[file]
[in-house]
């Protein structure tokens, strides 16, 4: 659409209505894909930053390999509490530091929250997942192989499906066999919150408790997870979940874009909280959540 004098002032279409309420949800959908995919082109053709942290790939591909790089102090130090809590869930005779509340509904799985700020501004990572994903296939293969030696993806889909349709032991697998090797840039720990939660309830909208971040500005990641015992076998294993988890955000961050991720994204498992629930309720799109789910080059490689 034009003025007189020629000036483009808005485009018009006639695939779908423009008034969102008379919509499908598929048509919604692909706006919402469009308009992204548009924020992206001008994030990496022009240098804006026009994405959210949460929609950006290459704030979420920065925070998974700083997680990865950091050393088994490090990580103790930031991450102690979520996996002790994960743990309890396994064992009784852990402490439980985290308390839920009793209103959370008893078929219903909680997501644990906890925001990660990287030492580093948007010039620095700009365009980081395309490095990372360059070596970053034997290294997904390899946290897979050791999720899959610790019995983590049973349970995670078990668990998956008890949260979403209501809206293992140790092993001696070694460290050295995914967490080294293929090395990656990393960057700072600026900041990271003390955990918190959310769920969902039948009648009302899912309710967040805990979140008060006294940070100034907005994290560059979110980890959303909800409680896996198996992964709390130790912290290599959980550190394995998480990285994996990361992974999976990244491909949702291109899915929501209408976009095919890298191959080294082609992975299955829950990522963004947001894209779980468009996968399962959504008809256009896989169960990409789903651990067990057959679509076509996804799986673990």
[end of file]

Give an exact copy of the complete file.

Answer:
[in-house]
């Protein structure tokens, strides 16, 4: 659409209505894909930053390999509490530091929250997942192989499906066999919150408790997870979940874009909280959540 004098002032279409309420949800959908995919082109053709942290790939591909790089102090130090809590869930005779509340509904799985700020501004990572994903296939293969030696993806889909349709032991697998090797840039720990939660309830909208971040500005990641015992076998294993988890955000961050991720994204498992629930309720799109789910080059490689 034009003025007189020629000036483009808005485009018009006639695939779908423009008034969102008379919509499908598929048509919604692909706006919402469009308009992204548009924020992206001008994030990496022009240098804006026009994405959210949460929609950006290459704030979420920065925070998974700083997680990865950091050393088994490090990580103790930031991450102690979520996996002790994960743990309890396994064992009784852990402490439980985290308390839920009793209103959370008893078929219903909680997501644990906890925001990660990287030492580093948007010039620095700009365009980081395309490095990372360059070596970053034997290294997904390899946290897979050791999720899959610790019995983590049973349970995670078990668990998956008890949260979403209501809206293992140790092993001696070694460290050295995914967490080294293929090395990656990393960057700072600026900041990271003390955990918190959310769920969902039948009648009302899912309710967040805990979140008060006294940070100034907005994290560059979110980890959303909800409680896996198996992964709390130790912290290599959980550190394995998480990285994996990361992974999976990244491909949702291109899915929501209408976009095919890298191959080294082609992975299955829950990522963004947001894209779980468009996968399962959504008809256009896989169960990409789903651990067990057959679509076509996804799986673990």